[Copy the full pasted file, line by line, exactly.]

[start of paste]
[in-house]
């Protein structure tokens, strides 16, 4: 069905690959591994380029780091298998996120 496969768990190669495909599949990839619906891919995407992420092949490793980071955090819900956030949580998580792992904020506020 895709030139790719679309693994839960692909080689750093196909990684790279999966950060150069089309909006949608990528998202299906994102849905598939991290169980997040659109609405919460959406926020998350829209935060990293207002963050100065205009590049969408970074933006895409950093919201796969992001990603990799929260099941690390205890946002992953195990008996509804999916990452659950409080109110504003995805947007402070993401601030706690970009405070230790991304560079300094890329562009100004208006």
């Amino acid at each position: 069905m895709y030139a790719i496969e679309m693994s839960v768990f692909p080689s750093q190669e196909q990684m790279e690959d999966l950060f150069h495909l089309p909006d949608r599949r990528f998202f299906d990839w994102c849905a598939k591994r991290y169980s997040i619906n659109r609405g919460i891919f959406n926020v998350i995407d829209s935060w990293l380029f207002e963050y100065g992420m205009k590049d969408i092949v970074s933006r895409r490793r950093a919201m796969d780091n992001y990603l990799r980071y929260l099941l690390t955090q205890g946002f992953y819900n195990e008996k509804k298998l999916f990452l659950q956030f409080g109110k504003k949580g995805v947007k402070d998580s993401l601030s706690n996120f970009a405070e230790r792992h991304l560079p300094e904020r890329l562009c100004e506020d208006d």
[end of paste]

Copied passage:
[in-house]
């Protein structure tokens, strides 16, 4: 069905690959591994380029780091298998996120 496969768990190669495909599949990839619906891919995407992420092949490793980071955090819900956030949580998580792992904020506020 895709030139790719679309693994839960692909080689750093196909990684790279999966950060150069089309909006949608990528998202299906994102849905598939991290169980997040659109609405919460959406926020998350829209935060990293207002963050100065205009590049969408970074933006895409950093919201796969992001990603990799929260099941690390205890946002992953195990008996509804999916990452659950409080109110504003995805947007402070993401601030706690970009405070230790991304560079300094890329562009100004208006």
């Amino acid at each position: 069905m895709y030139a790719i496969e679309m693994s839960v768990f692909p080689s750093q190669e196909q990684m790279e690959d999966l950060f150069h495909l089309p909006d949608r599949r990528f998202f299906d990839w994102c849905a598939k591994r991290y169980s997040i619906n659109r609405g919460i891919f959406n926020v998350i995407d829209s935060w990293l380029f207002e963050y100065g992420m205009k590049d969408i092949v970074s933006r895409r490793r950093a919201m796969d780091n992001y990603l990799r980071y929260l099941l690390t955090q205890g946002f992953y819900n195990e008996k509804k298998l999916f990452l659950q956030f409080g109110k504003k949580g995805v947007k402070d998580s993401l601030s706690n996120f970009a405070e230790r792992h991304l560079p300094e904020r890329l562009c100004e506020d208006d």